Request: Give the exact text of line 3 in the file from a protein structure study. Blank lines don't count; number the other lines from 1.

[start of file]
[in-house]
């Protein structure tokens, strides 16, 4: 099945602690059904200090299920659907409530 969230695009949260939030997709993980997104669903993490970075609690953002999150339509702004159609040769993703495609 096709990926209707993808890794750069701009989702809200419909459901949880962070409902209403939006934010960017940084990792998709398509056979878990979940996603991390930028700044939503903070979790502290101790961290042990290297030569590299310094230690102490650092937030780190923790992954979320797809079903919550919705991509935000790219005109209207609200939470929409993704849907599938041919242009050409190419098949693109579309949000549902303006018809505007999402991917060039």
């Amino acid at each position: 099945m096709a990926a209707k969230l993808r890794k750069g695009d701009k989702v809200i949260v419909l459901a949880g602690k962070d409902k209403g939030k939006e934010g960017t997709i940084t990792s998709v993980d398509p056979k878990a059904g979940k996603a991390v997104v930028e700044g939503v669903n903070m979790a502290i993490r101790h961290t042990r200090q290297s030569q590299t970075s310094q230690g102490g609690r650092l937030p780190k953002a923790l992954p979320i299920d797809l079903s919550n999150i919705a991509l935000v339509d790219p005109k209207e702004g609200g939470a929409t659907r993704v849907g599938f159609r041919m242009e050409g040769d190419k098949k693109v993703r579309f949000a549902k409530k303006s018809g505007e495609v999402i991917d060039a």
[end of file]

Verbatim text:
């Amino acid at each position: 099945m096709a990926a209707k969230l993808r890794k750069g695009d701009k989702v809200i949260v419909l459901a949880g602690k962070d409902k209403g939030k939006e934010g960017t997709i940084t990792s998709v993980d398509p056979k878990a059904g979940k996603a991390v997104v930028e700044g939503v669903n903070m979790a502290i993490r101790h961290t042990r200090q290297s030569q590299t970075s310094q230690g102490g609690r650092l937030p780190k953002a923790l992954p979320i299920d797809l079903s919550n999150i919705a991509l935000v339509d790219p005109k209207e702004g609200g939470a929409t659907r993704v849907g599938f159609r041919m242009e050409g040769d190419k098949k693109v993703r579309f949000a549902k409530k303006s018809g505007e495609v999402i991917d060039a």